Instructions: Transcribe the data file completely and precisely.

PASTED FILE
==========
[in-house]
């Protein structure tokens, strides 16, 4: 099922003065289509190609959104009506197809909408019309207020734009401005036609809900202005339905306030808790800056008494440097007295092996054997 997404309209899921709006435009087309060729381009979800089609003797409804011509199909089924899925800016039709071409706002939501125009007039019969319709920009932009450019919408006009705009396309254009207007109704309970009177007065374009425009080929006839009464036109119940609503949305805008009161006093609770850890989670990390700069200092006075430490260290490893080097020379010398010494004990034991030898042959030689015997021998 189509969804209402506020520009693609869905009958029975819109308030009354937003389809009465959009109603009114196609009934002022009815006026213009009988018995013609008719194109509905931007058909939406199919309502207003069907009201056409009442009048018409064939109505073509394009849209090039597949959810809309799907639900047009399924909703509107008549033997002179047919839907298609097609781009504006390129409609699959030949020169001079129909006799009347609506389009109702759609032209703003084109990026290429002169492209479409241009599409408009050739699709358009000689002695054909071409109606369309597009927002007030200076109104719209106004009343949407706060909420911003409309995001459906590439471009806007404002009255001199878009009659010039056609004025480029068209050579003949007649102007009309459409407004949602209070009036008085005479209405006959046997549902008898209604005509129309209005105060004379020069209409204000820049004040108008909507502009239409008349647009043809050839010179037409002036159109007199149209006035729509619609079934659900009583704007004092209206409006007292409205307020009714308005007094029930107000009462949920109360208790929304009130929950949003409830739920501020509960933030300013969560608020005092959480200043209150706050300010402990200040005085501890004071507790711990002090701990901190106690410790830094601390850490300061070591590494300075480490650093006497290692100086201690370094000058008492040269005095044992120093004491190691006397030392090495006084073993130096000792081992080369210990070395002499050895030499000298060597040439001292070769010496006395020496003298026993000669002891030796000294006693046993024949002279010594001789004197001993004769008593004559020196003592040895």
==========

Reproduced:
[in-house]
């Protein structure tokens, strides 16, 4: 099922003065289509190609959104009506197809909408019309207020734009401005036609809900202005339905306030808790800056008494440097007295092996054997 997404309209899921709006435009087309060729381009979800089609003797409804011509199909089924899925800016039709071409706002939501125009007039019969319709920009932009450019919408006009705009396309254009207007109704309970009177007065374009425009080929006839009464036109119940609503949305805008009161006093609770850890989670990390700069200092006075430490260290490893080097020379010398010494004990034991030898042959030689015997021998 189509969804209402506020520009693609869905009958029975819109308030009354937003389809009465959009109603009114196609009934002022009815006026213009009988018995013609008719194109509905931007058909939406199919309502207003069907009201056409009442009048018409064939109505073509394009849209090039597949959810809309799907639900047009399924909703509107008549033997002179047919839907298609097609781009504006390129409609699959030949020169001079129909006799009347609506389009109702759609032209703003084109990026290429002169492209479409241009599409408009050739699709358009000689002695054909071409109606369309597009927002007030200076109104719209106004009343949407706060909420911003409309995001459906590439471009806007404002009255001199878009009659010039056609004025480029068209050579003949007649102007009309459409407004949602209070009036008085005479209405006959046997549902008898209604005509129309209005105060004379020069209409204000820049004040108008909507502009239409008349647009043809050839010179037409002036159109007199149209006035729509619609079934659900009583704007004092209206409006007292409205307020009714308005007094029930107000009462949920109360208790929304009130929950949003409830739920501020509960933030300013969560608020005092959480200043209150706050300010402990200040005085501890004071507790711990002090701990901190106690410790830094601390850490300061070591590494300075480490650093006497290692100086201690370094000058008492040269005095044992120093004491190691006397030392090495006084073993130096000792081992080369210990070395002499050895030499000298060597040439001292070769010496006395020496003298026993000669002891030796000294006693046993024949002279010594001789004197001993004769008593004559020196003592040895």